Review: In the play ‘Eight Nights,’ drawing a line from the Holocaust to today’s refugees
It’s 1949, the first night of Hanukkah, and 19-year-old Holocaust survivor Rebecca Blum faces a rocky start to her new life in New York. Over the course of “Eight Nights,” her journey of recovery and renewal offers a deeply personal window into the refugee experience and its generational repercussions in Jennifer Maisel’s insightful and moving new play, developed and expertly performed by the Antaeus Theatre Company.
Maisel’s play is structured in eight episodes corresponding to the Jewish festival of lights, with each night of candle-lighting set in a successive decade to illuminate a different stage of Rebecca’s life.
On the first night, a dark shadow looms over the reunion of frail, teenage Rebecca (Zoe Yale) and her guilt-ridden father (Arye Gross), who managed to escape the Nazis while the rest of her family died in a concentration camp.
Even as her dad and a sympathetic suitor (Josh Zuckerman) try to coax her back into the world, the distressed, nearly mute Rebecca is haunted by the ghostly presence of her mother (Tessa Auberjonois). She precariously balances past trauma and future hope.
The Sacred Fools Theater production of Dave Hanson’s play is part hommage to Samuel Becket, part celebration of the acting life.
As Rebecca’s fortunes improve through her 40s, Yale’s portrayal masterfully reflects the psychological legacy of that trauma. In a poetically choreographed handoff, a superb Auberjonois seamlessly takes over the role of Rebecca in her later years, and Yale reappears as Rebecca’s daughter and then as her granddaughter, providing elegant continuity in tracing the enduring aftermath of persecution.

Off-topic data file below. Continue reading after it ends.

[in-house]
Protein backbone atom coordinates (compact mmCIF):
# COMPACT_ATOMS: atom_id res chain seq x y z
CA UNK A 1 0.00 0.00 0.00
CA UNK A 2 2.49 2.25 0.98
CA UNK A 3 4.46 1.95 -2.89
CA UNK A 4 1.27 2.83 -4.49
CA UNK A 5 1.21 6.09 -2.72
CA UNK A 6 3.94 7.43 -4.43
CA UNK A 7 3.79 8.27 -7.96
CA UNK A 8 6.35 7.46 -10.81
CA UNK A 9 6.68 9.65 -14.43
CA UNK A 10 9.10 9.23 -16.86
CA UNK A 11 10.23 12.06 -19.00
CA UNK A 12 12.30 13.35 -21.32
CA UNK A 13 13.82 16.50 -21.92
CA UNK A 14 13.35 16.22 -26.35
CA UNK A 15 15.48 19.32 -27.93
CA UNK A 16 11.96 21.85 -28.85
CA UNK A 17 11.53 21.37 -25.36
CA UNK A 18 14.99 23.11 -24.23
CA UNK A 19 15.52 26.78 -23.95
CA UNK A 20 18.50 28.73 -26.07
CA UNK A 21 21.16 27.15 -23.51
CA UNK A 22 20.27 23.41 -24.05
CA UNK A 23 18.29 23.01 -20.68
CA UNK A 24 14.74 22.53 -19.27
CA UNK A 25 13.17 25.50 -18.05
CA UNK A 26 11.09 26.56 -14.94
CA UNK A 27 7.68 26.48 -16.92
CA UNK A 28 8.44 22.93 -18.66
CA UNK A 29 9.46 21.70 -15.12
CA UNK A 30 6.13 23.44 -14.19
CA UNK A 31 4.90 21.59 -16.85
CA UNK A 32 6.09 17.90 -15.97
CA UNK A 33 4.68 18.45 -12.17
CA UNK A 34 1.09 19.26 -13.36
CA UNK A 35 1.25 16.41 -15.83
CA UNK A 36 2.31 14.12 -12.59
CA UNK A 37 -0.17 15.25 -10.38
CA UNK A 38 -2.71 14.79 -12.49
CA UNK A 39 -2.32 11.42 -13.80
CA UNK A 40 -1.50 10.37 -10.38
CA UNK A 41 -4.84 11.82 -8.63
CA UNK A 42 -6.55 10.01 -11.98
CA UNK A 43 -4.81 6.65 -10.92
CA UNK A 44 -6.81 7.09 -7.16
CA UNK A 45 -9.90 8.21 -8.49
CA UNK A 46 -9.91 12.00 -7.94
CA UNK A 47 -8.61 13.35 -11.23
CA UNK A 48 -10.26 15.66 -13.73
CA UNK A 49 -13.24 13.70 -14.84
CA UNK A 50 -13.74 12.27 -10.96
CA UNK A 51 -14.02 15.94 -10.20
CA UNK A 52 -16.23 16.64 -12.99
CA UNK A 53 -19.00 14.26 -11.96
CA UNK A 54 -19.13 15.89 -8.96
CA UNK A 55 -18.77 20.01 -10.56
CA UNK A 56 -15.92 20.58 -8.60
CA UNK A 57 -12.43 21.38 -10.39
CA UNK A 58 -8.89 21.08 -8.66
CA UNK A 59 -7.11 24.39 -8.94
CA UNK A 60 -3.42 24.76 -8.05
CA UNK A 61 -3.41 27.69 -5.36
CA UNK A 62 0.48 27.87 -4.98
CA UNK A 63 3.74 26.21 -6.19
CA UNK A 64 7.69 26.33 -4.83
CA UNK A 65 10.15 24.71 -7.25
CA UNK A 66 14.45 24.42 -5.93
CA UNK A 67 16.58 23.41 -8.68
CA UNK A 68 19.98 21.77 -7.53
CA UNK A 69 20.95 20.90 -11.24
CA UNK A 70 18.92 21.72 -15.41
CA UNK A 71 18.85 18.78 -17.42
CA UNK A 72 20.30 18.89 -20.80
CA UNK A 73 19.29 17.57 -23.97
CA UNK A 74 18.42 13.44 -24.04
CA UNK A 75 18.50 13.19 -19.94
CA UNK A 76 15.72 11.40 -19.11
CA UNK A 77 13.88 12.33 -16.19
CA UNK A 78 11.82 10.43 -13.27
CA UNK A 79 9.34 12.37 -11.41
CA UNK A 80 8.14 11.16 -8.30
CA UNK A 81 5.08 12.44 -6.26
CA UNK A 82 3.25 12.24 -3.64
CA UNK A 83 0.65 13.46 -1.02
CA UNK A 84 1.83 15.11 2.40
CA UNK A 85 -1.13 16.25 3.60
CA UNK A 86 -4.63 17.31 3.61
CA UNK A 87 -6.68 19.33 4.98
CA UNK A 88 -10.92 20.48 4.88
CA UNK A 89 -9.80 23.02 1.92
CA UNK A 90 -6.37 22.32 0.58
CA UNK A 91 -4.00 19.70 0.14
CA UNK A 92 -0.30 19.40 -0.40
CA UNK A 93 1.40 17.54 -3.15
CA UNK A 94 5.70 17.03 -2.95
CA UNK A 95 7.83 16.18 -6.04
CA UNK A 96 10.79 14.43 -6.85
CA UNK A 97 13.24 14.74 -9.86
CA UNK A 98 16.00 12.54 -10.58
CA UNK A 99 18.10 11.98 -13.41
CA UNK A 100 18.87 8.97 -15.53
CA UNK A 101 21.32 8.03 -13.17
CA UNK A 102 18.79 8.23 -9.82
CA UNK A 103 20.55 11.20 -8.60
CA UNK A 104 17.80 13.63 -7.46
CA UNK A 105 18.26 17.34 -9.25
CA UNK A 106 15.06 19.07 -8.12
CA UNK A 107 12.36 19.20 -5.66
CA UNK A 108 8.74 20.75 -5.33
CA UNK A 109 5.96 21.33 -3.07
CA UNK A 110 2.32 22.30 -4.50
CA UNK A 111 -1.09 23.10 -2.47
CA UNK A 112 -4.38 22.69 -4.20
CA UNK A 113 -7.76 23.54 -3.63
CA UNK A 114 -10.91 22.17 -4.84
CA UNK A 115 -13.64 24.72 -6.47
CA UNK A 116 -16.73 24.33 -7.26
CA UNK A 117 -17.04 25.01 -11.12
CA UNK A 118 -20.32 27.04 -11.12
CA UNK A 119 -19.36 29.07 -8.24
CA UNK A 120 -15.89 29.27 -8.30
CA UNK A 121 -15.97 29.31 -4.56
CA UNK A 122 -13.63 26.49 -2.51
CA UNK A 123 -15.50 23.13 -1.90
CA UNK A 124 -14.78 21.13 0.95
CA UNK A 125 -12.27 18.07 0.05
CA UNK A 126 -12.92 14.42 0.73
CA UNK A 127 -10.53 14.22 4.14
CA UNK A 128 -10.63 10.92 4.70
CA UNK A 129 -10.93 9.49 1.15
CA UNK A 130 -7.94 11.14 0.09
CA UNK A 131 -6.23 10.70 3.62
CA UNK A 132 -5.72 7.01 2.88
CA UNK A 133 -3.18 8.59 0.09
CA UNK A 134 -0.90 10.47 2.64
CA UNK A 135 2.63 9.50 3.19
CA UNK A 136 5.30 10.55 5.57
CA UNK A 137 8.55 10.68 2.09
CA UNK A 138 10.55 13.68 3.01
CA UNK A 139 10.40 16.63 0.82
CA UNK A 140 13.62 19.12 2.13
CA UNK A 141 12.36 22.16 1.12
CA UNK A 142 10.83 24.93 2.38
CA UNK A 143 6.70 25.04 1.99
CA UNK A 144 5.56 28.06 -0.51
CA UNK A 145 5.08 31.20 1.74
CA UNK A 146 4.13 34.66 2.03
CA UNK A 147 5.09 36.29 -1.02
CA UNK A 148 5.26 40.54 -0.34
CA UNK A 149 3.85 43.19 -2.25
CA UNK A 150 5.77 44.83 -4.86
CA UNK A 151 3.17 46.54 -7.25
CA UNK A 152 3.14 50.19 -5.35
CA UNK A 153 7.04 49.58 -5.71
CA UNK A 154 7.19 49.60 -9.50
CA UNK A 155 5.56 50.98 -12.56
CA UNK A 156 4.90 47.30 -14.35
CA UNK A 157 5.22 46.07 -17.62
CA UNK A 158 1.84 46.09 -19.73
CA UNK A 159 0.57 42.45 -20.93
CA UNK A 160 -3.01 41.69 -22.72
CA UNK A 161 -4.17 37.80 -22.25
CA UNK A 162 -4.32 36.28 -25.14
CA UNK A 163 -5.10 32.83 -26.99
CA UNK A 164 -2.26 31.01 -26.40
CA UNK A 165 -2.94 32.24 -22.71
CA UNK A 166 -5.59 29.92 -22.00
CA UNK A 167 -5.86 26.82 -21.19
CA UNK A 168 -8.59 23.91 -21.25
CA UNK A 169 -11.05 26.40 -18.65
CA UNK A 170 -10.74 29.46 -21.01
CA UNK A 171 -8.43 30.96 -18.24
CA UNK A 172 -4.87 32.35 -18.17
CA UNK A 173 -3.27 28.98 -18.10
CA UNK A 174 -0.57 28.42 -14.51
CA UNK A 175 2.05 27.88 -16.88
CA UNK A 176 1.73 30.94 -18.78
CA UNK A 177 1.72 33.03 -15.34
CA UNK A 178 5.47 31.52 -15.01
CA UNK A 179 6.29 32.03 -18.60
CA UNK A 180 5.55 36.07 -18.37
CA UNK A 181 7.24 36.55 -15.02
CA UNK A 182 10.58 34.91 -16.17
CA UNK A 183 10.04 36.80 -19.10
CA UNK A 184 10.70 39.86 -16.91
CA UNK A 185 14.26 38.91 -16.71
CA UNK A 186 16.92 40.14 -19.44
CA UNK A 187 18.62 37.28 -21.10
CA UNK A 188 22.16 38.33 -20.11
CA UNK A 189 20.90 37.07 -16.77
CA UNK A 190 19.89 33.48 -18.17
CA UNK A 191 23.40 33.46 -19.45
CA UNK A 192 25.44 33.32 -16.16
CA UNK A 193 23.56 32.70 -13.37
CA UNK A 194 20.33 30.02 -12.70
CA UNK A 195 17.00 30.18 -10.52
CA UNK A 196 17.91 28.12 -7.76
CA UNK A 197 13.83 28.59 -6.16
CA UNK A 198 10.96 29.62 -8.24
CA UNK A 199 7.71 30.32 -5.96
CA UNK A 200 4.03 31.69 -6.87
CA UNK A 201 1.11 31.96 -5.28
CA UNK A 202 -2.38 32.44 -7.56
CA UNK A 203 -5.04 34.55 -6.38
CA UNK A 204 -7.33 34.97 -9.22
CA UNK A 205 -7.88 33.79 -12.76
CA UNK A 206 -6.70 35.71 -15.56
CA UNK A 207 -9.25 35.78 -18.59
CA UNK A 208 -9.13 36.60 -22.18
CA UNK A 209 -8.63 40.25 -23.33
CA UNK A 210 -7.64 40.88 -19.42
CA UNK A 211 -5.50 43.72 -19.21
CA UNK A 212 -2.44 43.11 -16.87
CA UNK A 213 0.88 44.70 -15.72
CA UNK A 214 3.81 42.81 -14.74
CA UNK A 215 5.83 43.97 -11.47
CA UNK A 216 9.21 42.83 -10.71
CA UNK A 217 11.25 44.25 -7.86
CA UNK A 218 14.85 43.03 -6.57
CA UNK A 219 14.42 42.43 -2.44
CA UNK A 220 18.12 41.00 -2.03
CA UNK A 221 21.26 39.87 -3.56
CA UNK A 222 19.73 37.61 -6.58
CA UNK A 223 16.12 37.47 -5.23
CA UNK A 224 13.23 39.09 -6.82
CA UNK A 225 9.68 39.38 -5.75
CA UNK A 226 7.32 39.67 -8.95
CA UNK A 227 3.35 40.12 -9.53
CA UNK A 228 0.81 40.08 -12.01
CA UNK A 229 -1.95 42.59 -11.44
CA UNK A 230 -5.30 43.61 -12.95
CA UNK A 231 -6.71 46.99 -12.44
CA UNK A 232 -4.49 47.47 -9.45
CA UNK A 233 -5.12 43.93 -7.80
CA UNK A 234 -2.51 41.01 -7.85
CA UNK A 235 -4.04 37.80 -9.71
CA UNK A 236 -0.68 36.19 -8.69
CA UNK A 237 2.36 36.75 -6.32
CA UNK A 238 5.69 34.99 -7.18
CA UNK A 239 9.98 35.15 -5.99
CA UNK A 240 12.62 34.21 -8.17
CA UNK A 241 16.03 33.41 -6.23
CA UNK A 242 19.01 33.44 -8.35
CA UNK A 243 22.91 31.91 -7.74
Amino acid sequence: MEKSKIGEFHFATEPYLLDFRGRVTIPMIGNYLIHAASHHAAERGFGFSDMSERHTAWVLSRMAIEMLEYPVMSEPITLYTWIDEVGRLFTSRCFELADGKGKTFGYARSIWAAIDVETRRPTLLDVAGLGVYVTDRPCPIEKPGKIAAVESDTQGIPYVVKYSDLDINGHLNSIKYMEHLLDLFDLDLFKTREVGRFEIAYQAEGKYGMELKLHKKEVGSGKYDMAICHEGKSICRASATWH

Repressed details from Rebecca’s refugee trauma emerge in a gradual spiral that playwright Maisel expands to include the stories of other victims of persecution and their descendants.
At the start of the civil rights era in 1964, the legacy of slavery weighs on the heroic black veteran (Christopher Watson) who’d rescued Rebecca from the concentration camp and who is still struggling to find a solid footing in white-dominated society. His wife (Karen Malina White) has to remain a silent partner in her business venture with Rebecca.
By 1988, Rebecca’s daughter is marrying a grad student (Phinneas Kiyomura, alternating with Devin Kawaoka) whose Japanese American family had been sent to internment camps during World War II. A Syrian refugee (Gross) brings a current global perspective to the final segment.
Weaving these disparate cultural threads involves some narrative artiface, but director Emily Chase and her cast bring the human reality of persecuted refugees to life with breathtaking emotional impact.
Where: An Antaeus Theatre Company production at the Kiki & David Gindler Performing Arts Center, 110 E. Broadway, Glendale
When: 8 p.m. Mondays, Fridays and Saturdays; 2 p.m. Sundays. Ends Dec. 16
Info: (818) 506-1983 or www.Antaeus.org
Running time: 1 hour, 50 minutes
You always can find our latest theater news and reviews at latimes.com/theater.
Support our continuing coverage of local theater. Consider a Times membership.
Your essential guide to the arts in L.A.
Get Carolina A. Miranda's weekly newsletter for what's happening, plus openings, critics' picks and more.
You may occasionally receive promotional content from the Los Angeles Times.